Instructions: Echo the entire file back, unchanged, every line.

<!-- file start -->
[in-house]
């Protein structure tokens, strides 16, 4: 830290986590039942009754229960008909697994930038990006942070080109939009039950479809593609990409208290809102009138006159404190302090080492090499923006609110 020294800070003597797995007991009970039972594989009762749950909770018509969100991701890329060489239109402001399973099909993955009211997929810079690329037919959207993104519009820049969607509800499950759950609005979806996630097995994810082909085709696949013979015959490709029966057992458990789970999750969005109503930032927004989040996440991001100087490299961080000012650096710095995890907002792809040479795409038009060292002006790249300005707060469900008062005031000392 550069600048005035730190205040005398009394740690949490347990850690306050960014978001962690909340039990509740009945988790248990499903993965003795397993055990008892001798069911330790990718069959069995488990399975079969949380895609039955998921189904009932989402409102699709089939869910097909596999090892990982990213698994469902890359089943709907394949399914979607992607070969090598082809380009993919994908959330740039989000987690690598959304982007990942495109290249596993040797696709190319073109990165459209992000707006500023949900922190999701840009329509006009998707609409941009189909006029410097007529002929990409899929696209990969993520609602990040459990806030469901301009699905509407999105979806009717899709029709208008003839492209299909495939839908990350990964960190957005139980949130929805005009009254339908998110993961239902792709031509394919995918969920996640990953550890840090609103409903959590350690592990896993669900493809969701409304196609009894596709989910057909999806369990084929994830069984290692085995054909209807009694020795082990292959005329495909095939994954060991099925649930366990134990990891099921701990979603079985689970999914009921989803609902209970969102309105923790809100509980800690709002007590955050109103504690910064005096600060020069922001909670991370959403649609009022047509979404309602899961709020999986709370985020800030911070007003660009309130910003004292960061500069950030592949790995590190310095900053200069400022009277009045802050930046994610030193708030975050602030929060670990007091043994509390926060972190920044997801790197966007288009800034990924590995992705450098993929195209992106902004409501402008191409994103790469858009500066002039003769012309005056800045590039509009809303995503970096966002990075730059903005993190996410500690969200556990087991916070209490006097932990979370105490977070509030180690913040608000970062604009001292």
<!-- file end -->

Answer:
[in-house]
């Protein structure tokens, strides 16, 4: 830290986590039942009754229960008909697994930038990006942070080109939009039950479809593609990409208290809102009138006159404190302090080492090499923006609110 020294800070003597797995007991009970039972594989009762749950909770018509969100991701890329060489239109402001399973099909993955009211997929810079690329037919959207993104519009820049969607509800499950759950609005979806996630097995994810082909085709696949013979015959490709029966057992458990789970999750969005109503930032927004989040996440991001100087490299961080000012650096710095995890907002792809040479795409038009060292002006790249300005707060469900008062005031000392 550069600048005035730190205040005398009394740690949490347990850690306050960014978001962690909340039990509740009945988790248990499903993965003795397993055990008892001798069911330790990718069959069995488990399975079969949380895609039955998921189904009932989402409102699709089939869910097909596999090892990982990213698994469902890359089943709907394949399914979607992607070969090598082809380009993919994908959330740039989000987690690598959304982007990942495109290249596993040797696709190319073109990165459209992000707006500023949900922190999701840009329509006009998707609409941009189909006029410097007529002929990409899929696209990969993520609602990040459990806030469901301009699905509407999105979806009717899709029709208008003839492209299909495939839908990350990964960190957005139980949130929805005009009254339908998110993961239902792709031509394919995918969920996640990953550890840090609103409903959590350690592990896993669900493809969701409304196609009894596709989910057909999806369990084929994830069984290692085995054909209807009694020795082990292959005329495909095939994954060991099925649930366990134990990891099921701990979603079985689970999914009921989803609902209970969102309105923790809100509980800690709002007590955050109103504690910064005096600060020069922001909670991370959403649609009022047509979404309602899961709020999986709370985020800030911070007003660009309130910003004292960061500069950030592949790995590190310095900053200069400022009277009045802050930046994610030193708030975050602030929060670990007091043994509390926060972190920044997801790197966007288009800034990924590995992705450098993929195209992106902004409501402008191409994103790469858009500066002039003769012309005056800045590039509009809303995503970096966002990075730059903005993190996410500690969200556990087991916070209490006097932990979370105490977070509030180690913040608000970062604009001292």